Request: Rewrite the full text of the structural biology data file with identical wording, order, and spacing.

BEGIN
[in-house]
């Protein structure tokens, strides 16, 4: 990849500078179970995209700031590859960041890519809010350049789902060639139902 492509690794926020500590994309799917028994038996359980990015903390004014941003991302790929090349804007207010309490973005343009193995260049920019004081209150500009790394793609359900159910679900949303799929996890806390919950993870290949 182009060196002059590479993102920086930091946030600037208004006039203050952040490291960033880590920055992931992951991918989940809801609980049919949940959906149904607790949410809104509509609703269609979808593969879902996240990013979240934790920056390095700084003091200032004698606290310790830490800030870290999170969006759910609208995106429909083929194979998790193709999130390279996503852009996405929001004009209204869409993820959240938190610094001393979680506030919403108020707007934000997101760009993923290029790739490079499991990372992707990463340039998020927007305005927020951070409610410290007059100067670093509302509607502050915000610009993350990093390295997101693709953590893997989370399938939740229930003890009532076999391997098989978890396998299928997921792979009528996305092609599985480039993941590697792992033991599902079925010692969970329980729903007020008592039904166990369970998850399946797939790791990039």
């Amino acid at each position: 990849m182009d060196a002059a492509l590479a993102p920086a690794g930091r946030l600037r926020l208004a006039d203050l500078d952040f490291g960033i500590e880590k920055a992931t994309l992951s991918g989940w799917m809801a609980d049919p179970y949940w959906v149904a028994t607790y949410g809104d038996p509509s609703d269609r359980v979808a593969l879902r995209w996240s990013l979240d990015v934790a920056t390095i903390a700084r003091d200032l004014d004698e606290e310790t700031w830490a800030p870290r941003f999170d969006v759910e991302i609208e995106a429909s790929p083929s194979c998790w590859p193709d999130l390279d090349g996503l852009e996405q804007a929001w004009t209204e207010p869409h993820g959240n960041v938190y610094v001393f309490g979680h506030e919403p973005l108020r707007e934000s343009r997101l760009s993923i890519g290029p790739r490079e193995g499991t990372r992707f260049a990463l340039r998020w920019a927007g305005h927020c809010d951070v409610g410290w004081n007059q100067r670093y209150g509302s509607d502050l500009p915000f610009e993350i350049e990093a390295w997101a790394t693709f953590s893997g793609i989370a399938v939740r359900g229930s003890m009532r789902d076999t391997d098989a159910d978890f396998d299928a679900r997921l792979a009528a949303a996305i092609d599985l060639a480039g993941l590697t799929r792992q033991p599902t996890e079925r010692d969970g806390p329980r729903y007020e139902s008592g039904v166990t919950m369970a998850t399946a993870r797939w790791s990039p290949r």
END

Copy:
[in-house]
């Protein structure tokens, strides 16, 4: 990849500078179970995209700031590859960041890519809010350049789902060639139902 492509690794926020500590994309799917028994038996359980990015903390004014941003991302790929090349804007207010309490973005343009193995260049920019004081209150500009790394793609359900159910679900949303799929996890806390919950993870290949 182009060196002059590479993102920086930091946030600037208004006039203050952040490291960033880590920055992931992951991918989940809801609980049919949940959906149904607790949410809104509509609703269609979808593969879902996240990013979240934790920056390095700084003091200032004698606290310790830490800030870290999170969006759910609208995106429909083929194979998790193709999130390279996503852009996405929001004009209204869409993820959240938190610094001393979680506030919403108020707007934000997101760009993923290029790739490079499991990372992707990463340039998020927007305005927020951070409610410290007059100067670093509302509607502050915000610009993350990093390295997101693709953590893997989370399938939740229930003890009532076999391997098989978890396998299928997921792979009528996305092609599985480039993941590697792992033991599902079925010692969970329980729903007020008592039904166990369970998850399946797939790791990039």
């Amino acid at each position: 990849m182009d060196a002059a492509l590479a993102p920086a690794g930091r946030l600037r926020l208004a006039d203050l500078d952040f490291g960033i500590e880590k920055a992931t994309l992951s991918g989940w799917m809801a609980d049919p179970y949940w959906v149904a028994t607790y949410g809104d038996p509509s609703d269609r359980v979808a593969l879902r995209w996240s990013l979240d990015v934790a920056t390095i903390a700084r003091d200032l004014d004698e606290e310790t700031w830490a800030p870290r941003f999170d969006v759910e991302i609208e995106a429909s790929p083929s194979c998790w590859p193709d999130l390279d090349g996503l852009e996405q804007a929001w004009t209204e207010p869409h993820g959240n960041v938190y610094v001393f309490g979680h506030e919403p973005l108020r707007e934000s343009r997101l760009s993923i890519g290029p790739r490079e193995g499991t990372r992707f260049a990463l340039r998020w920019a927007g305005h927020c809010d951070v409610g410290w004081n007059q100067r670093y209150g509302s509607d502050l500009p915000f610009e993350i350049e990093a390295w997101a790394t693709f953590s893997g793609i989370a399938v939740r359900g229930s003890m009532r789902d076999t391997d098989a159910d978890f396998d299928a679900r997921l792979a009528a949303a996305i092609d599985l060639a480039g993941l590697t799929r792992q033991p599902t996890e079925r010692d969970g806390p329980r729903y007020e139902s008592g039904v166990t919950m369970a998850t399946a993870r797939w790791s990039p290949r």